The Gargoyle by Andrew Davidson, 2008, 465 pages
The narrator of The Gargoyle is a very contemporary cynic, physically beautiful and sexually adept, who dwells in the moral vacuum that is modern life. As the book opens, he is driving along a dark road when he is distracted by what seems to be a flight of arrows. He crashes into a ravine and suffers horrible burns over much of his body. As he recovers in a burn ward, undergoing the tortures of the damned, he awaits the day when he can leave the hospital and commit carefully planned suicide—for he is now a monster in appearance as well as in soul.
A beautiful and compelling, but clearly unhinged, sculptress of gargoyles by the name of Marianne Engel appears at the foot of his bed and insists that they were once lovers in medieval Germany. In her telling, he was a badly injured mercenary and she was a nun and scribe in the famed monastery of Engelthal who nursed him back to health. As she spins their tale in Scheherazade fashion and relates equally mesmerizing stories of deathless love in Japan, Iceland, Italy, and England, he finds himself drawn back to life—and, finally, in love. He is released into Marianne's care and takes up residence in her huge stone house. But all is not well. For one thing, the pull of his past sins becomes ever more powerful as the morphine he is prescribed becomes ever more addictive. For another, Marianne receives word from God that she has only twenty-seven sculptures left to complete—and her time on earth will be finished.
After a terrible accident leaves him burnt beyond recognition, the unnamed narrator of The Gargoyle begins to receive an odd visitor in the hospital where he is recovering. Her name is Marianne Engel, and she seems to, at the beginning, suffer from delusions and other mental instabilities which are narrator is fascinated by and tries to find out all of the information as possible on mental illnesses. Before long, Marianne is visiting frequently, spinning intricate tales to the fascinated narrator. Her stories involve landowners, gifted artists, outcast orphans; all ill-fated lovers, all with stunningly touching stories. One story though, seems more puzzling than most. Marianne reveals the story of the past. It is the story of the love between the burnt man and Marianne herself, lovers long ago in Medieval Germany. As he begins to heal, the narrator becomes more involved in the stories of the strange woman, not knowing whether to believe in her mental instability, or in the impossible story she tells.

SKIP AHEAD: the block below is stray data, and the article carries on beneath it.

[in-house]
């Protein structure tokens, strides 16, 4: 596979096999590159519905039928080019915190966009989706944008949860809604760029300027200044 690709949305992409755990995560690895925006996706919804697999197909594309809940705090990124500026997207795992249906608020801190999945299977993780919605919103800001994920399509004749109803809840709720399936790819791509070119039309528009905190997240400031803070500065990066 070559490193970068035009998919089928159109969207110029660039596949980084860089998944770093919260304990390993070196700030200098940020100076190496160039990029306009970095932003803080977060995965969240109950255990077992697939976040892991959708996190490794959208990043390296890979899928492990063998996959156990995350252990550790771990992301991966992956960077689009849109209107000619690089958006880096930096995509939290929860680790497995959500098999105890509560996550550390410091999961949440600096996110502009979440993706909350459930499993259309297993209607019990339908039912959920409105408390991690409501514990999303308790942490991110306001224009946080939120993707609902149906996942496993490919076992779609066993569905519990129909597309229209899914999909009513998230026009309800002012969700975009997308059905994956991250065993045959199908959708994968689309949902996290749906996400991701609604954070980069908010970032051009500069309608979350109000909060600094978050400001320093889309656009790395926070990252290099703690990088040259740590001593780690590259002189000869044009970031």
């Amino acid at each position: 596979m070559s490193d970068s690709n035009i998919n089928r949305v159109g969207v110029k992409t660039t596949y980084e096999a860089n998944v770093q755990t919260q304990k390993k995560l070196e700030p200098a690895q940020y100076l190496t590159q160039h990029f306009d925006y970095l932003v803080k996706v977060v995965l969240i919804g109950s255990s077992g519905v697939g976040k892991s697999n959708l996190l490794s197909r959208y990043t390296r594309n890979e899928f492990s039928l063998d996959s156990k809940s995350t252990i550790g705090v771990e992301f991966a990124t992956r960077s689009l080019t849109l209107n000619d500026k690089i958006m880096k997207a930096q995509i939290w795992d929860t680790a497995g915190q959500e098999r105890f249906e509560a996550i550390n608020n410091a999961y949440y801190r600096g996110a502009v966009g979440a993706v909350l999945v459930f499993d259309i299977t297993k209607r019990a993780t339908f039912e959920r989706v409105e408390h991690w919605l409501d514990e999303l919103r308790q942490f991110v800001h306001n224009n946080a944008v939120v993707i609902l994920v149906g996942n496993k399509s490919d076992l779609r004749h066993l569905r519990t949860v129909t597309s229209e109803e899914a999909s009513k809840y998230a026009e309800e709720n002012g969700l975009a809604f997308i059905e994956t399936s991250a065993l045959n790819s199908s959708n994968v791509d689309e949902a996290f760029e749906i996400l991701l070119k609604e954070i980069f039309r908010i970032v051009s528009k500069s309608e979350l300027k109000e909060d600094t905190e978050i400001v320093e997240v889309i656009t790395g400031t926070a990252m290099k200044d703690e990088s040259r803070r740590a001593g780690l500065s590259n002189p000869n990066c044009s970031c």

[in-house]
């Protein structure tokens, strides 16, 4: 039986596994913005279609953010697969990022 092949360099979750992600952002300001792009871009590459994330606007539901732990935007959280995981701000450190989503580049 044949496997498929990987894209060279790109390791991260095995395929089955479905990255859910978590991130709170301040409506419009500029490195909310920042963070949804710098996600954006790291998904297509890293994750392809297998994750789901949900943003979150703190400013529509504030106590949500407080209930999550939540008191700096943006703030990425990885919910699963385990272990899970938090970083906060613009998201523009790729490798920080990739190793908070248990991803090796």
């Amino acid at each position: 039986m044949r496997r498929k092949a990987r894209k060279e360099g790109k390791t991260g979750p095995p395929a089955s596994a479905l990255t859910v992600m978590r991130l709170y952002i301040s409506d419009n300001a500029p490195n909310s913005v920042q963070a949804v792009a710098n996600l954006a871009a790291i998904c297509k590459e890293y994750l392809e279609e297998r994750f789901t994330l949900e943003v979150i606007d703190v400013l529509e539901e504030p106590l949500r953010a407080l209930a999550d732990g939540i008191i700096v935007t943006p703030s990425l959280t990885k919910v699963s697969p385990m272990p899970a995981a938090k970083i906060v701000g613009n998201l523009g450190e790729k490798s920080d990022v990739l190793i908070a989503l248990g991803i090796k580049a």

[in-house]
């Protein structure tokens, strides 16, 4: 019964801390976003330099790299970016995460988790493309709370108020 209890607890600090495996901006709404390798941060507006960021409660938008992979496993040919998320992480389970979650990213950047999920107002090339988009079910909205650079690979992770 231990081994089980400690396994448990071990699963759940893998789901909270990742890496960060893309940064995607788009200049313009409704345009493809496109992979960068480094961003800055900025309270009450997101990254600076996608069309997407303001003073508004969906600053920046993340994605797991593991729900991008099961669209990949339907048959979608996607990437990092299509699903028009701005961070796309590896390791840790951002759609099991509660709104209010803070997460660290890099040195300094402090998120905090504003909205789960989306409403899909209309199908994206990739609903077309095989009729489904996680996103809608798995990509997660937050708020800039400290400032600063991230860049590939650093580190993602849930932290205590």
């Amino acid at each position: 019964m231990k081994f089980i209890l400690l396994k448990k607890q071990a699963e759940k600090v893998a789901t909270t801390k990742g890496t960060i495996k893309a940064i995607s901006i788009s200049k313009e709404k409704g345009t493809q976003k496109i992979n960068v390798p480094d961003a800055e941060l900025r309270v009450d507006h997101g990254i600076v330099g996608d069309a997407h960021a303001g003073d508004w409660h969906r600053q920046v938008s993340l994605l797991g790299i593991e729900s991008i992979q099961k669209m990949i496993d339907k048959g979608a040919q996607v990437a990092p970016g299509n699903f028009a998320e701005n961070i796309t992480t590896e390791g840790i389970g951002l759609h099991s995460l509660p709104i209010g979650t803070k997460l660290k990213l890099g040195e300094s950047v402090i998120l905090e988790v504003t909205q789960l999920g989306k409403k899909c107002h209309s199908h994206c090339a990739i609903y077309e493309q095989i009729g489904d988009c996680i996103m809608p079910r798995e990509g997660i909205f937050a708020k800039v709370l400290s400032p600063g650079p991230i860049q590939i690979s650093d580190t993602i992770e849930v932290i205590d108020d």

I was completely spellbound from the beginning of this book. The atmosphere was dark and the author's handling of the plot was brilliant. The story pulled me in and never let up until the end. The graphic depictions of the narrator's severe burns and subsequent treatment was a little graphic, but it was extremely well researched and related with an uncommon elegance as to be informative and interesting, as well as shocking and horrific. Though serious in nature, the book also had moments of humour and exceptional moments of insight. The main story was intertwined among other smaller stories, with particular focus on the story of fourteenth century Germany. Each story in the narrative grew in focus and detail and all were extremely captivating.
The narrator, who remains unnamed throughout the book, was a bit cantankerous and cynical, yet I had no problems relating to him or finding sympathy for his character. The talent of the author in his ability to make an unlovable character moving and sympathetic was impressive. I rooted for him to find his way and learn to accept his misfortune and how this accident may have well been the best thing that ever happened to him. His eventual bravery in the face of overwhelming obstacles was a heartening change from the self-pity and suicidal despair that first enveloped him. I could see the narrator changing with every story that Marianne Engel told. It was a tremendous feat to witness. Marianne was an alluring and compassionate character who brought open mindedness and hope to the narrator. Her certainty and determination were admirable, and the passion with which she drove herself was both frightening and formidable. It was interesting to see the two of them react to each other's differences, and to watch their growing attachment unfold.
This story will appeal to a wide audience, but the vivid detail of the accident and burn may be off-putting to some. I feel that the story was actually enhanced by this level of detail. It was extremely believable and accurate, and it heightened the story's impact and made me understand the character's situation all the more readily and believably. The information regarding mental illness was also authentic and informative. As well as advancing the plot, it provided a wealth of character description and enhancement that would have been laborious done any other way. The story was as compelling as the style in which it was written. This book had no easy answers. The subject matter was difficult, but ultimately rewarding and thought provoking.
This is a book that I can see reading over and over again, and taking away something different each time. I was amazed to find out that this is Davidson's first novel. As a writer, he is very impressive.
I would highly recommend this book.
Rating 5 out of 5
Thursday, January 20, 2011
Tuesday, January 18, 2011
Received "A" is for Alibi and "B" is for Burglar in the Kinsey Millhone series by Sue Grafton for Christmas and thought what a great idea but to read the entire series again. I have read all of her books over the years but it has been a LONG time since I read the first "A" book. Should be interesting to read her early writing style and to see how Sue Grafton has changed over these many, many years.